Costa Rica: Go Your Own Way
Go your own way to Costa Rica, says Flight Centre’s Tess Watkins, who hired a 4X4 for this independent adventure.
The car hugs the coastline as we wind our way along the open road. Every now and then, I catch a teasing glimpse of the cobalt-blue Pacific through the dense rainforest. The sun is just coming up, bathing everything in an orange glow.
Manuel Antonio National Park
Locals say Manuel Antonio is one of the best places to spot a sloth in the wild; I amble along the jungle trails, passing monkeys and raccoons, with my fingers tightly crossed. The locals aren’t wrong. I stop in my tracks, and it fixes me with an upside-down stare as I gaze up into the trees. Then, oh-so-slowly, the three-toed sloth turns its seemingly smiling furry face back to the task at hand: lazily moving its arm from one branch to another.
One of the things I love about independent travel is being able to stop wherever we want. Heading south towards the Osa Peninsula in our trusty 4X4, we pass some of the most spectacular scenery imaginable.
A magnificent emerald lake sparkles in the beaming sun – pulling over, we discover we’re the only people here. The roads are lined with bright-pink bougainvillea, abundant foliage surrounds shimmering lakes, incredible rainforests are alive with birds of every colour… This is one of the most biodiverse regions in the world, but hard to visit unless you’re travelling under your own steam, as many tours simply don’t venture this far.
Wildlife watching in Corcovado National Park
We jump in waterfalls hidden deep in the jungle, feast on some of the freshest fish I’ve ever tasted and stay in the Danta Corcovado eco-lodge enveloped by jungle. Woken by the golden sunrise each day, I sit in the hammock on the balcony and listen to the rainforest come alive – the long whistles of the birds, the soft croak of the tree frogs and the high-pitched calls of the monkeys. One morning, we hop on a tractor and set out into Corcovado National Park. In just half an hour, I spot white-faced monkeys, a scarlet macaw and a toucan, its brilliant yellow beak unmissable against the greenery – and our ranger unearths tracks of the elusive jaguar.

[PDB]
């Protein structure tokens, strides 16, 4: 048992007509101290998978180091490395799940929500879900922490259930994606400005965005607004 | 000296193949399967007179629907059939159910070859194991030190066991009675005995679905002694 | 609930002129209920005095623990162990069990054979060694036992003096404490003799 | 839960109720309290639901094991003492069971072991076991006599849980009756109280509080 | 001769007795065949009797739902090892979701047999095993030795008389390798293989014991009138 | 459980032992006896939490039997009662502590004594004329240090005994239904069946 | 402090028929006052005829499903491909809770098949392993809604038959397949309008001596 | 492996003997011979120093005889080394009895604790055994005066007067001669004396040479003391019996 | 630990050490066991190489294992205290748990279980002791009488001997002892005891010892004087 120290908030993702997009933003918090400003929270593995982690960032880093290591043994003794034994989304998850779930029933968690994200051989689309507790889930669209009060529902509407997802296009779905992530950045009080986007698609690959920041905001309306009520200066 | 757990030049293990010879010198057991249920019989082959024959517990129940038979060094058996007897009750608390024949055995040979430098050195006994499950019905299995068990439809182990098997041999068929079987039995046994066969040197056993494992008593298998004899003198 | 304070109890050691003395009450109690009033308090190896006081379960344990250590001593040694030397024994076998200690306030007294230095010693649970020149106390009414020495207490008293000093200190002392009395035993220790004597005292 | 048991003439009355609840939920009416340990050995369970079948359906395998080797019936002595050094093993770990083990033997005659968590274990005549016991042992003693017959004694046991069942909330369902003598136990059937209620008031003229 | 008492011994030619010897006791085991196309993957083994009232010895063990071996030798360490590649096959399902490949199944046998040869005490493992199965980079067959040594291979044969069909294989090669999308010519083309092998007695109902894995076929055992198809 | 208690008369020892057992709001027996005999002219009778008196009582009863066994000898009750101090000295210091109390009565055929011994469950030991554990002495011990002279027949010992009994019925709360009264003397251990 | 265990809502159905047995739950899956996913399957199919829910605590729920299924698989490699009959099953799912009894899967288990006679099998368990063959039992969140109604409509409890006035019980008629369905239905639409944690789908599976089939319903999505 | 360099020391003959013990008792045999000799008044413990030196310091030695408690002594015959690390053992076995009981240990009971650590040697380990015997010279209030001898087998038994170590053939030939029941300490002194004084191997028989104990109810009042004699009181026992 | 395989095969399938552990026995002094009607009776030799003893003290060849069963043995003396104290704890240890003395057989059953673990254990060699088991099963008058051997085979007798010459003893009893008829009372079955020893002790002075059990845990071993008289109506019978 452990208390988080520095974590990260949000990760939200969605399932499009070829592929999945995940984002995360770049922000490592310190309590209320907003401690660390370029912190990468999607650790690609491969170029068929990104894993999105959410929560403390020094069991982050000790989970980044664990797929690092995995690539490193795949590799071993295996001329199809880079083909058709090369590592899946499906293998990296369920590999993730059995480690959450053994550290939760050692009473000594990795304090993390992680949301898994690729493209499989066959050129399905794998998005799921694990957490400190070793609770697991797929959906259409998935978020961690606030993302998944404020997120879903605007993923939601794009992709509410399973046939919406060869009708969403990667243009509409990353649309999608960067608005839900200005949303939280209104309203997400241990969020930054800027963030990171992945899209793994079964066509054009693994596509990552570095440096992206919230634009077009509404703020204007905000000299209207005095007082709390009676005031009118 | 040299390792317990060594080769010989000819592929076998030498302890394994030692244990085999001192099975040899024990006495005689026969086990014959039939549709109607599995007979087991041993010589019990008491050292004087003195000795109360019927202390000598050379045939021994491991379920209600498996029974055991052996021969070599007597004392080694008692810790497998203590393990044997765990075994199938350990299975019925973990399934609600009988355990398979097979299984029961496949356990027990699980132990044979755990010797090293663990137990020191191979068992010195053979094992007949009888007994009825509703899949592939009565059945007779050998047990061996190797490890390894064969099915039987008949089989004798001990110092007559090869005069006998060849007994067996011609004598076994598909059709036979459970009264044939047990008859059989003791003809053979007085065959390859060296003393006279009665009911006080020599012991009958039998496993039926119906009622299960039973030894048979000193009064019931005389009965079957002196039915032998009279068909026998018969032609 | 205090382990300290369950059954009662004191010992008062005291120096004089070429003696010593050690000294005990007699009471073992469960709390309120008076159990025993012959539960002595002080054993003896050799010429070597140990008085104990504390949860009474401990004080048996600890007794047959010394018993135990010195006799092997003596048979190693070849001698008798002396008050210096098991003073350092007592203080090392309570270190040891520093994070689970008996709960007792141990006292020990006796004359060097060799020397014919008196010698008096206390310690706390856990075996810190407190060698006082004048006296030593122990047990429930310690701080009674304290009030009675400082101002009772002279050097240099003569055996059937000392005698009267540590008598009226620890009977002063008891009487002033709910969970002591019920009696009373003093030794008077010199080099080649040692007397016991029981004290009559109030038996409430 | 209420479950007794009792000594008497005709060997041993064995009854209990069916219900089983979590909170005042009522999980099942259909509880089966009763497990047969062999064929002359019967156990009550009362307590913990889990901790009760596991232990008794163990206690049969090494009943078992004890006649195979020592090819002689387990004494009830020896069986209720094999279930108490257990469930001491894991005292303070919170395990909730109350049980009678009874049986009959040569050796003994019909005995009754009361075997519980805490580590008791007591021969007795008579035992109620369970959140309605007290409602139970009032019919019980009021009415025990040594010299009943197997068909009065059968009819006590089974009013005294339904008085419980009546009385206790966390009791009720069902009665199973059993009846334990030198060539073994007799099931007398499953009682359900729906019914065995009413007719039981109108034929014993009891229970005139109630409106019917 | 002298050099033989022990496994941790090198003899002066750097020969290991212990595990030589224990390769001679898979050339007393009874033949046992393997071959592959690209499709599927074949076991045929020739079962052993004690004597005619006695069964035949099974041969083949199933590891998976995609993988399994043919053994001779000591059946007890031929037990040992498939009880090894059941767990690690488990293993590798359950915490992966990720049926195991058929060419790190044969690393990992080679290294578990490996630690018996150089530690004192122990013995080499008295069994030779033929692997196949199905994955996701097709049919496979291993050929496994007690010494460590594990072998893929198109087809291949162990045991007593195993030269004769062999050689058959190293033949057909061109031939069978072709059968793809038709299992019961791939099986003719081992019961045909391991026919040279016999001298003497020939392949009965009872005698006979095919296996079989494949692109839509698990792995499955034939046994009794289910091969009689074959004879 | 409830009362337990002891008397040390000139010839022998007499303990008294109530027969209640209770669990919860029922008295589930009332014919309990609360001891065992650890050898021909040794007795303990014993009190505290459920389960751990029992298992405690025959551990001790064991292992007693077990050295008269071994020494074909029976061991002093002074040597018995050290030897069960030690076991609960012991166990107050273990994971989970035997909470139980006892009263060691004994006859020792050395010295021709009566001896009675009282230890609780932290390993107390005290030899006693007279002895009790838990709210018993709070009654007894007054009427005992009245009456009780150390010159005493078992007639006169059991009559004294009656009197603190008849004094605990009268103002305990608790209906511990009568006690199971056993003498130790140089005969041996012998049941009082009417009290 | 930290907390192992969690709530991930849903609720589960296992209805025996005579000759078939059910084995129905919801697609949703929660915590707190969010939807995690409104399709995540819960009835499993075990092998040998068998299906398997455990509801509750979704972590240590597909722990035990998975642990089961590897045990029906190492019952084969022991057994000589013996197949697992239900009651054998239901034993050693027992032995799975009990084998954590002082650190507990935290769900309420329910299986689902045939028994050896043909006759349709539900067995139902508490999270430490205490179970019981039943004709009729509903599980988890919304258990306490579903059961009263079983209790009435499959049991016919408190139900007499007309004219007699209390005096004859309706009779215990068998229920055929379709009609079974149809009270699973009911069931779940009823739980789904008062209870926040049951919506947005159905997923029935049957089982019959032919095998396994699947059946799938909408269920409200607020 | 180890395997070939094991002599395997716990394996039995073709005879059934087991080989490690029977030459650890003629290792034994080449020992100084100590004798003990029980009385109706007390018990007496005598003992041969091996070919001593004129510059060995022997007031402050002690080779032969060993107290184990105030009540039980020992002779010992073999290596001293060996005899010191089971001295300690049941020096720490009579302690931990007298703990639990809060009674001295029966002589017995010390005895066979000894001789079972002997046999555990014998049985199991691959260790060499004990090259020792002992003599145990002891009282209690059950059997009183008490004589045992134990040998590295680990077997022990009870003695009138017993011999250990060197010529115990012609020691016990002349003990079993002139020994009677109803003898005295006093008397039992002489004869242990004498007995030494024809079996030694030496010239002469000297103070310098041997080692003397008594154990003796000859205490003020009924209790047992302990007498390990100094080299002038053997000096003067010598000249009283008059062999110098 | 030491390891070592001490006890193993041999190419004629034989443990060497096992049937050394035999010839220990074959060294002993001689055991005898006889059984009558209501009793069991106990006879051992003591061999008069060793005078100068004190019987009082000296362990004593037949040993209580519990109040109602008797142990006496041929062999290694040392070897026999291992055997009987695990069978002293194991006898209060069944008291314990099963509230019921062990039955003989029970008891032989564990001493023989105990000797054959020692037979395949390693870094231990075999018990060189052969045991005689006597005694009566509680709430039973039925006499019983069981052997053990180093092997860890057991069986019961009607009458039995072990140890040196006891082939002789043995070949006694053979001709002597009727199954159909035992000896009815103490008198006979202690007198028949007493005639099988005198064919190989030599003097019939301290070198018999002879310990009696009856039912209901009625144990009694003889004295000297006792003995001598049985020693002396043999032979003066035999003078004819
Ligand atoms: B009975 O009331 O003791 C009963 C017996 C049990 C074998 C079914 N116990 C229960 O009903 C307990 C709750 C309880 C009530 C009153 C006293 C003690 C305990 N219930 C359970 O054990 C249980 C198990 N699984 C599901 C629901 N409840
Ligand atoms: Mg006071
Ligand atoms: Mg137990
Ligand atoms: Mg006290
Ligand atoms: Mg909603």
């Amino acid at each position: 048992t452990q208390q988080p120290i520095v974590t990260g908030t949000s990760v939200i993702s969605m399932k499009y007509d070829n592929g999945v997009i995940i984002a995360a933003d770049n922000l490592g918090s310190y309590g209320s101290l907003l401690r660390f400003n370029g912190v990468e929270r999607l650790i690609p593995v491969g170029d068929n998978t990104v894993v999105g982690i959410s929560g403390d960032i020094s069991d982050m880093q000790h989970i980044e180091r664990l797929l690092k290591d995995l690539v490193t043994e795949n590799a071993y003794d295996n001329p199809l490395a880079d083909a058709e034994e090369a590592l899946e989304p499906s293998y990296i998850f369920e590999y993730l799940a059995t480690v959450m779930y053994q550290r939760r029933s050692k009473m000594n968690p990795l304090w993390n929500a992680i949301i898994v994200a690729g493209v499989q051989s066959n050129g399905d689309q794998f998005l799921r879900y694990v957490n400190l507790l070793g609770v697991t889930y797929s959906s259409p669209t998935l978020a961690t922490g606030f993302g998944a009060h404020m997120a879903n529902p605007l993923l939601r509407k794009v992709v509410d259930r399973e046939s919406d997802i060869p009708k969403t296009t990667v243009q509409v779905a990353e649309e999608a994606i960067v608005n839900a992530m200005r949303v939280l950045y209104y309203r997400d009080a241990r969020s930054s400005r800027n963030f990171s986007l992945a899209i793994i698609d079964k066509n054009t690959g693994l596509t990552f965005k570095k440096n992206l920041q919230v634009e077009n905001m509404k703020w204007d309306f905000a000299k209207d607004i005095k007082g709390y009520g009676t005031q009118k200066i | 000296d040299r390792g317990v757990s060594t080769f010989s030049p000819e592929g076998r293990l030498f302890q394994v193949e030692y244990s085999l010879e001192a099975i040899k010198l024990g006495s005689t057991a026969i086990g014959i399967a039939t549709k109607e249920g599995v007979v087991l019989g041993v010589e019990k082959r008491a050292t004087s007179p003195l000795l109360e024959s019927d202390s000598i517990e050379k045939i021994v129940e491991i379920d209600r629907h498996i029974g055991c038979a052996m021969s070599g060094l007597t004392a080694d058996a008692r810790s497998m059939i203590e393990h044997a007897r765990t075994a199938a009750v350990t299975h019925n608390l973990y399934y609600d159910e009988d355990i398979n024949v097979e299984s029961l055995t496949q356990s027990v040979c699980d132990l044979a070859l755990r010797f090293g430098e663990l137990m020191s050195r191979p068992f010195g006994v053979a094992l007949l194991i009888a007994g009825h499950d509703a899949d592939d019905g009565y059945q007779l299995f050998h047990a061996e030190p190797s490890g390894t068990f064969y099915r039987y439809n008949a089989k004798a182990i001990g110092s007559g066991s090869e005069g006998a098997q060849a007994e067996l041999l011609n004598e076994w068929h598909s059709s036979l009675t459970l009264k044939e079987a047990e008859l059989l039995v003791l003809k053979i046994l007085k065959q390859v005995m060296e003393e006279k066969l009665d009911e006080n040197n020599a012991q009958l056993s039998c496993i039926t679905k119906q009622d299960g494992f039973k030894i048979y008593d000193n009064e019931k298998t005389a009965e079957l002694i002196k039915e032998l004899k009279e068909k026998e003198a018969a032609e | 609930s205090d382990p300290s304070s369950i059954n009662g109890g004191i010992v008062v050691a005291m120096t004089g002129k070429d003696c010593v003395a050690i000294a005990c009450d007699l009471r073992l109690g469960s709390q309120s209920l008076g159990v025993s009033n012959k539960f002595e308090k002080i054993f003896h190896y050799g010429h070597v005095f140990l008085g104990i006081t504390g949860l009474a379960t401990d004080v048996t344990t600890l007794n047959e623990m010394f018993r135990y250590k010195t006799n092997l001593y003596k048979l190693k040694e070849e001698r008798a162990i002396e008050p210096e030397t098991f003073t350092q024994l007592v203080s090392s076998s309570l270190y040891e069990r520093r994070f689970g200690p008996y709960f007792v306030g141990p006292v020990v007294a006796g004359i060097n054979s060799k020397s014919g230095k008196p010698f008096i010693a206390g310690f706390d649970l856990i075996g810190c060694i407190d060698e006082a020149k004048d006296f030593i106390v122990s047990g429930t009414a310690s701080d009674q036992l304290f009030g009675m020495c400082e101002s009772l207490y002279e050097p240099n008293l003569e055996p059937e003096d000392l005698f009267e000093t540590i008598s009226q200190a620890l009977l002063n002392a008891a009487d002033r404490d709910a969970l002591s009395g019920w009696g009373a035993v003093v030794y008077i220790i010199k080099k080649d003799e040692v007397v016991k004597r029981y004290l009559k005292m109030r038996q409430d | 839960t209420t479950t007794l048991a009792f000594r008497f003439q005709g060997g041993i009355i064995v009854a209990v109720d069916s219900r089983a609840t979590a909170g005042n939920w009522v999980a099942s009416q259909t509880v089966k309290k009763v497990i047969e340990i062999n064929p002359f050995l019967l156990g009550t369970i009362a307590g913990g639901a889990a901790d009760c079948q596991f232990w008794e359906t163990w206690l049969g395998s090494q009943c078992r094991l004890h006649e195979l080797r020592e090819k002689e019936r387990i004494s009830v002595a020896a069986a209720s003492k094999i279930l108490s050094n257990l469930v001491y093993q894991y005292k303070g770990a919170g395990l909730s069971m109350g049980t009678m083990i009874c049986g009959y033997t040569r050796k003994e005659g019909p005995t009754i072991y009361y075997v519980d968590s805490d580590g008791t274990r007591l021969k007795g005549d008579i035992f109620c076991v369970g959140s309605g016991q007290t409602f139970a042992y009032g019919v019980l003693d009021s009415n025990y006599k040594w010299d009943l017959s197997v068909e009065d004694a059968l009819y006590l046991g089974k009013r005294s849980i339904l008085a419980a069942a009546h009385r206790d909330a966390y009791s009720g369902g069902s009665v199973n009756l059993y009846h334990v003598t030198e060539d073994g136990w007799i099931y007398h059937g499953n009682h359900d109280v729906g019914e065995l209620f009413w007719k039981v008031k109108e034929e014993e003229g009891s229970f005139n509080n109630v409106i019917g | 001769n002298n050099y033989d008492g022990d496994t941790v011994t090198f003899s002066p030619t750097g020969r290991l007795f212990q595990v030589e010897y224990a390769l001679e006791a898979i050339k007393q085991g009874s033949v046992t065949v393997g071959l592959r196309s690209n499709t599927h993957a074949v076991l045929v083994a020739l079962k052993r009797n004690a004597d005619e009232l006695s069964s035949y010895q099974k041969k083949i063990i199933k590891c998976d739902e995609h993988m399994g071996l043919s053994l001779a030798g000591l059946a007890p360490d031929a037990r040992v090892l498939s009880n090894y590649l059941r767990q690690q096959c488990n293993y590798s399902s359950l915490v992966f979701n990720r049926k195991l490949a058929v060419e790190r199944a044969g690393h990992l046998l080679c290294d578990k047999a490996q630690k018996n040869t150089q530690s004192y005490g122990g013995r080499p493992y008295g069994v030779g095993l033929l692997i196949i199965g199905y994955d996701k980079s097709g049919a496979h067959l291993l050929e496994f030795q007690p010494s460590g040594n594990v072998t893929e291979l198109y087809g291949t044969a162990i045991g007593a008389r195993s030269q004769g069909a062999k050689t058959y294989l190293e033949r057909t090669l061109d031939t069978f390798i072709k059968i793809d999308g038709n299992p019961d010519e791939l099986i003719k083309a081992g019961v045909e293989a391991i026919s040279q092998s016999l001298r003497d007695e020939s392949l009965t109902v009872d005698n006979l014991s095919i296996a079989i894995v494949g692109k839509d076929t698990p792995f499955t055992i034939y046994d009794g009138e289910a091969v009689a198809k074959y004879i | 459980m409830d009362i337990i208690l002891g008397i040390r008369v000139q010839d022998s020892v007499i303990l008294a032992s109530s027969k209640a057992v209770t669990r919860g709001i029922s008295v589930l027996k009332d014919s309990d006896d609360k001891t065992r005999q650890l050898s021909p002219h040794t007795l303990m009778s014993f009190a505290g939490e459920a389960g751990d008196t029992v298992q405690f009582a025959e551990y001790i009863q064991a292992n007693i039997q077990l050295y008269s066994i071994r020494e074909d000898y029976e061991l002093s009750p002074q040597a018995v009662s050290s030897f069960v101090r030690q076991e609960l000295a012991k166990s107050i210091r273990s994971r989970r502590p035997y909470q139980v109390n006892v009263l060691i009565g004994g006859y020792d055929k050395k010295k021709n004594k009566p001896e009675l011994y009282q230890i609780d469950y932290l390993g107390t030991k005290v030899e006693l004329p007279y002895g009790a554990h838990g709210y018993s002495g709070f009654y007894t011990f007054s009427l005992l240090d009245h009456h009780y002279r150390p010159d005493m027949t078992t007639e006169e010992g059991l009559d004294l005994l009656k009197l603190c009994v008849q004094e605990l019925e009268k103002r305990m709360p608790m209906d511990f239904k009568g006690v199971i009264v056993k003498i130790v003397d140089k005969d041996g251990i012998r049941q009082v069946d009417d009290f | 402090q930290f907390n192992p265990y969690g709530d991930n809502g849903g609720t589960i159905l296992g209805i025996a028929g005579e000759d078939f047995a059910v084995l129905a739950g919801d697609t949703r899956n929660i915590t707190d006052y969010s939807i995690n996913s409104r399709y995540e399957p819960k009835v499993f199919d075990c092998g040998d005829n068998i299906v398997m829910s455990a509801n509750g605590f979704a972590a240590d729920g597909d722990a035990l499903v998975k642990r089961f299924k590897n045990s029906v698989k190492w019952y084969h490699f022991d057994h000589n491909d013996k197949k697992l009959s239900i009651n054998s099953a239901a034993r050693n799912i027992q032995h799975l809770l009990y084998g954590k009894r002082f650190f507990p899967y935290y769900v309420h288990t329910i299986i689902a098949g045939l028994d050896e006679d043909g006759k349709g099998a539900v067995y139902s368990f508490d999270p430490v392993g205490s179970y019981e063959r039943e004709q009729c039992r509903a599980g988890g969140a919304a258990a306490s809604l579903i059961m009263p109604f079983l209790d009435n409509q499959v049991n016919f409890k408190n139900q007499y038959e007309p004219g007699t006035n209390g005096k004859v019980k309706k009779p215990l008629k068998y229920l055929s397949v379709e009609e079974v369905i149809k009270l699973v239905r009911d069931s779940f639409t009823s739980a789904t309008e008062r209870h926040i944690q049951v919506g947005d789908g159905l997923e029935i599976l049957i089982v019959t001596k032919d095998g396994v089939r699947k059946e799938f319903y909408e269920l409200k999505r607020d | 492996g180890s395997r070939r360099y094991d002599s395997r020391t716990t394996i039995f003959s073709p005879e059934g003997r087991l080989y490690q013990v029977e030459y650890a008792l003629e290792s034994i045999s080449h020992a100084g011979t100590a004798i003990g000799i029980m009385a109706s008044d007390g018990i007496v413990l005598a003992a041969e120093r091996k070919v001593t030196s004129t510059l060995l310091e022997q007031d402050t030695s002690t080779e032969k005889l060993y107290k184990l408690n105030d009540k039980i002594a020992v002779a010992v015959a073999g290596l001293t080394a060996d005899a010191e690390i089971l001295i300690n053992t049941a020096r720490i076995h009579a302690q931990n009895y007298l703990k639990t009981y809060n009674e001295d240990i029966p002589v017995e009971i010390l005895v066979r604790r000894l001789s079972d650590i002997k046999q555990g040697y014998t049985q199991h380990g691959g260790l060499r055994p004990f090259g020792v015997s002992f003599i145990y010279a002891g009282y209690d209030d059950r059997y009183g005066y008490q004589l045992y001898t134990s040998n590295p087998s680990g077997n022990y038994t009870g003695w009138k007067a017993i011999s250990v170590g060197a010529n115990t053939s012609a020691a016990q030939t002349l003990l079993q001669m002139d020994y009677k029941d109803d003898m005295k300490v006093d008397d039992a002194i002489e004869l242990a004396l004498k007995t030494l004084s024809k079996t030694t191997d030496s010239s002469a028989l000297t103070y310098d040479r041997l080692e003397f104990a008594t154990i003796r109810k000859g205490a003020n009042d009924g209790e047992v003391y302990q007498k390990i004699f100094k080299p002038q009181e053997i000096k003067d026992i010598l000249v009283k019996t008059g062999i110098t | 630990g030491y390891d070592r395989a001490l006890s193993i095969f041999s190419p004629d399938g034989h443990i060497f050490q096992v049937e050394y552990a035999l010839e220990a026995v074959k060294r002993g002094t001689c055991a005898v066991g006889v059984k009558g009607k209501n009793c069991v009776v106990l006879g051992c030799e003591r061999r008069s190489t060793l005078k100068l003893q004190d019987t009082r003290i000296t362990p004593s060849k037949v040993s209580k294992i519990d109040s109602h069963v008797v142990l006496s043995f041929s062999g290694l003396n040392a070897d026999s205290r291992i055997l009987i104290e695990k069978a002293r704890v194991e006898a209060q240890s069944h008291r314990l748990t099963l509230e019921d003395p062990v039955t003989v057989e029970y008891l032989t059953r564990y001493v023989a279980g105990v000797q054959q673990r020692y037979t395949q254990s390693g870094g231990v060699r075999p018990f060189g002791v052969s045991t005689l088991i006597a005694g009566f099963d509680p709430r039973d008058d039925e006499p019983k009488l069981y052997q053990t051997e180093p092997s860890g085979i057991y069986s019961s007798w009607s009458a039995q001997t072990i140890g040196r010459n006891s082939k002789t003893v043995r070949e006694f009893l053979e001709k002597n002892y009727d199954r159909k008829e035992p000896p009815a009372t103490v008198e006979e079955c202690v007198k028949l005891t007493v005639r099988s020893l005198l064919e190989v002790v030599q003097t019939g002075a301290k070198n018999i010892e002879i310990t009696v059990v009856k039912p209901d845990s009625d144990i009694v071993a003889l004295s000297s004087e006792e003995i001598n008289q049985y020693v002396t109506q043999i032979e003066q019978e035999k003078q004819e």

Montezuma dolphin watching
Back in Manuel Antonio, we ditch the 4X4 then head to Jaco to board a speedboat to Montezuma, on the Nicoya Peninsula. After 20 minutes the engine cuts out and we bob silently in the water. Suddenly, a dolphin soars through the air right next to me, landing with a huge splash. Before I have time to grab my camera, an entire school appears, swimming around us inquisitively then leaping back through the waves out of sight.
Santa Teresa beaches
From Montezuma, a 50-minute drive takes us to Santa Teresa. Known for its sugar sands, jaw-dropping sunsets and neat swells for surfers, its laid-back vibe is instantly captivating. We kick off our shoes and sink our toes into the sand, ready to spend our days taking sunrise yoga classes and riding the waves. There’s no need for your own wheels here – everything is within walking distance, and the main street is lined with surf shops, beach bars and restaurants serving up dishes from across the globe.
But the best meal I have is conjured up by a local fisherman, in the middle of the ocean. We’re on a snorkelling trip when his sun-faded rowing boat approaches, and he begins preparing fresh oysters and scallops alongside us. Served in their shells, I enjoy mine with a squeeze of lemon juice, as zingy as the sun above us, before diving into the ocean for a swim.